"When I started visiting teams, the thing I kept hearing was that I was interchangeable," Mitchell said. "I could play free safety or strong safety, and they liked that. Now, I'm not big on talking about myself, but there weren't a lot of guys [in the draft] with my height, weight and speed combination. I think that made me more marketable."
Mitchell visited 13 teams after his pro day in March. Some just had him take a physical while promising that he'd be a late-round pick if available. Others -- like the Raiders, the Bears and the Browns -- saw him as a far more valuable commodity. Mitchell said Raiders coach Tom Cable made it clear that he envisioned Mitchell as a fierce tackler who could fill the team's void at strong safety instead of merely contributing on special teams.
"When you see some highlights of this guy, you're going to see a guy that has that Ronnie Lott, that Jack Tatum mentality," Cable said of Mitchell in the Contra Costa Times. "He literally knocks people out. It allows you know to get back to Raider style of football, which is really the reason I wanted this guy so bad."
Cable's admiration was not the only reason Mitchell could sense his stock rising. He learned just as much by talking with players on his visits, like when he spoke with Texas All-American defensive end Brian Orakpo at Cleveland's headquarters in early April. Orakpo, whom Washington drafted 13th overall, was making his seventh visit, and that opened Mitchell's eyes as to where he stood in the predraft universe.
"I was making my eighth visit at that point, and here I was talking to a guy with all these accolades," Mitchell said. "That's when I started thinking I really had a chance to go higher."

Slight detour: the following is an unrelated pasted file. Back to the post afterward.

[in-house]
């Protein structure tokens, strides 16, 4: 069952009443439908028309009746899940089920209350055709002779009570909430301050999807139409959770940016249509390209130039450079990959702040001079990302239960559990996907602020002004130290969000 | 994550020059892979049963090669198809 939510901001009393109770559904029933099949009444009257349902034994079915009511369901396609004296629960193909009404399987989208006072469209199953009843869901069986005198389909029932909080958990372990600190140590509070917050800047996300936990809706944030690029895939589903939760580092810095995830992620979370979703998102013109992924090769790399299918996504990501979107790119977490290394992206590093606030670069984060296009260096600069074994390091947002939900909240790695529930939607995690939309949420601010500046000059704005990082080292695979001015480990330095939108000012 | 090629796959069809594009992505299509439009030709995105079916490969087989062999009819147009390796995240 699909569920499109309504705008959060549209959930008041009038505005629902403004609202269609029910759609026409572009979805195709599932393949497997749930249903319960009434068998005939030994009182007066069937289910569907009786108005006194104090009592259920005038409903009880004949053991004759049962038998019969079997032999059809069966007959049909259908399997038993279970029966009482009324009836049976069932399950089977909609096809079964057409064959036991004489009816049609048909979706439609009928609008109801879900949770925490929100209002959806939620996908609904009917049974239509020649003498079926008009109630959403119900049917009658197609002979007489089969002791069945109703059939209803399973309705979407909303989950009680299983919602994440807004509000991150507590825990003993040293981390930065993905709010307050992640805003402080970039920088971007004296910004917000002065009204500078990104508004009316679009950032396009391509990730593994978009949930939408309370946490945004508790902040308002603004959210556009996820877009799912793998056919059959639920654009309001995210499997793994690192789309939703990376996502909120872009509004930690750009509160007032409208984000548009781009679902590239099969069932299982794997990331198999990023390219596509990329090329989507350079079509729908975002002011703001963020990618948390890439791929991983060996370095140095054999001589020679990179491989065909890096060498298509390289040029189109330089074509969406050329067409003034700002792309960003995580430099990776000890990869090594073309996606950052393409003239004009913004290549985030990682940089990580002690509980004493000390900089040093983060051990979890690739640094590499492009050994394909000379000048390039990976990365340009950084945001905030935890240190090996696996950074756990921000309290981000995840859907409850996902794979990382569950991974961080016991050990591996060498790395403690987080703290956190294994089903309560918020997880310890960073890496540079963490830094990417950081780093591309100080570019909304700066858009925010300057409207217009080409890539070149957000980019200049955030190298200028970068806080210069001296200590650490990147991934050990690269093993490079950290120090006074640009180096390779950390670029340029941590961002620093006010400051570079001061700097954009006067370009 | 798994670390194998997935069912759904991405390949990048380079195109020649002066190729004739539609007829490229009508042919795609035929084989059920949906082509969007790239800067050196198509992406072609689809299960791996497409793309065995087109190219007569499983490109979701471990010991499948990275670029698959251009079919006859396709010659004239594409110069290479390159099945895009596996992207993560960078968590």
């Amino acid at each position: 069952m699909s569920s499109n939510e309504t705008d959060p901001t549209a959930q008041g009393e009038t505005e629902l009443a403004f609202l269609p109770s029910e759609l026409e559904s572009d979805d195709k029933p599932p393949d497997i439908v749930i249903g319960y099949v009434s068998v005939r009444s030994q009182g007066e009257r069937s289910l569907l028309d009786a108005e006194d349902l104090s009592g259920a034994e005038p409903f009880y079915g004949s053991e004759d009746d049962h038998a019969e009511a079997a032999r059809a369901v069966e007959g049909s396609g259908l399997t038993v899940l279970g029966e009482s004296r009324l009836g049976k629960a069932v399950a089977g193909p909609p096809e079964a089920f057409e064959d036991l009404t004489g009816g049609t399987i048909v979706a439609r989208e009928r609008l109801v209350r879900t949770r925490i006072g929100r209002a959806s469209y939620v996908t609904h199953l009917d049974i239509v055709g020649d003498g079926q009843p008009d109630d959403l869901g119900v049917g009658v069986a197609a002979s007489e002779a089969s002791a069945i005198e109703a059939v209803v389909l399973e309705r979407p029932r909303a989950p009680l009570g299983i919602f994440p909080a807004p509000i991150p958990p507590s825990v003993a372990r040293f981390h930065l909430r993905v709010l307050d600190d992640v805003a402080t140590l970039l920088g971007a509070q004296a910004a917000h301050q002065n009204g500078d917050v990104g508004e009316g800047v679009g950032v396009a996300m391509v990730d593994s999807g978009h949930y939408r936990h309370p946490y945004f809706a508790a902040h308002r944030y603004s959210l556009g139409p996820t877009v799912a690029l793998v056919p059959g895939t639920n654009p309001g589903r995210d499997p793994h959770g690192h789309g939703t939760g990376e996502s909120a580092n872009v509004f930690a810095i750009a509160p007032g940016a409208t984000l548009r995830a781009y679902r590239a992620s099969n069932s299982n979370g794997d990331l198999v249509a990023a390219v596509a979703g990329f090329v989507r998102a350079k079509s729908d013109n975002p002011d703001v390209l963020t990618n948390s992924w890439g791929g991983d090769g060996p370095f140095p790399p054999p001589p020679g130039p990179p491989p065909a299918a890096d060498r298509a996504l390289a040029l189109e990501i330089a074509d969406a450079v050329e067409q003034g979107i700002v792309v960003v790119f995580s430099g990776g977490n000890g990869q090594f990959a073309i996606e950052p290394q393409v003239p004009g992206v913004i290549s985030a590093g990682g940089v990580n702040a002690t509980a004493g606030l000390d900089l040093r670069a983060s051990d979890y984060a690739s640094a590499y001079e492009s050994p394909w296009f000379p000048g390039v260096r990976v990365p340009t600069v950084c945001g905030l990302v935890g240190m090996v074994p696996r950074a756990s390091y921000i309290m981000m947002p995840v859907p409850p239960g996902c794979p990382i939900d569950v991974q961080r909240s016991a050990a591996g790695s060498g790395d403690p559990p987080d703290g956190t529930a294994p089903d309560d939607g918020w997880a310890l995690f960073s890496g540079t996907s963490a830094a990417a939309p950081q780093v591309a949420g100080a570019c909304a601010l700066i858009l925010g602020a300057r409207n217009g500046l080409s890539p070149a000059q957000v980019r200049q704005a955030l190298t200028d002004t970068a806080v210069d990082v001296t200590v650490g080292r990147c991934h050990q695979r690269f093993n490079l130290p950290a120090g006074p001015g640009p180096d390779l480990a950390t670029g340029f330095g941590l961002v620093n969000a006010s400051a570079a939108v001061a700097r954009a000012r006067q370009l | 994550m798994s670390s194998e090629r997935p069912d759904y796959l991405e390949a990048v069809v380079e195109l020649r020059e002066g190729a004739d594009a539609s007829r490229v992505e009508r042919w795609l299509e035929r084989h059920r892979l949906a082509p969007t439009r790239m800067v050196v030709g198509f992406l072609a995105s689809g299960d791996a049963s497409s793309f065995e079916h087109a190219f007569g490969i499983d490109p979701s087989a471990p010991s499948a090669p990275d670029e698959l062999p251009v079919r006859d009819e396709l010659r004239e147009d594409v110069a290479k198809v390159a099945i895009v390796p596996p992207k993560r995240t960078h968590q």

Now that Mitchell has a chance, he doesn't look like a man who is going to blow it. He knows he'll be facing plenty of scrutiny. He understands the excitement of being a higher pick means he also has to operate under the weight of loftier expectations. But Mitchell also is a young man who entered college as a 5-11, 188-pound defensive back with only two other Division I offers. He's not going to think he's arrived now that the lights are getting a lot brighter.
What Mitchell realizes is the NFL is filled with players who once were as unknown as he is. They have names like Kurt Warner, James Harrison and Tony Romo, and they had to win over the skeptics the same way he will. The only thing that separates them from Mitchell at this stage is that no team was willing to spend a high draft pick on any of them. But they also ultimately proved their value.
That's why Mitchell is embracing his underdog status.
"There are a lot of guys in this draft who got to play in front of 80,000 people in college and they also got a lot of things handed to them, which they probably deserved," Mitchell said.
"And people like me have always had to hear about how we played at small schools where the competition was weaker. But I do know one thing: If people don't respect me now, I'm going to get that respect at some point."
Given how Mitchell came into the league, the odds favor him making good on that promise.
Senior writer Jeffri Chadiha covers the NFL for ESPN.com.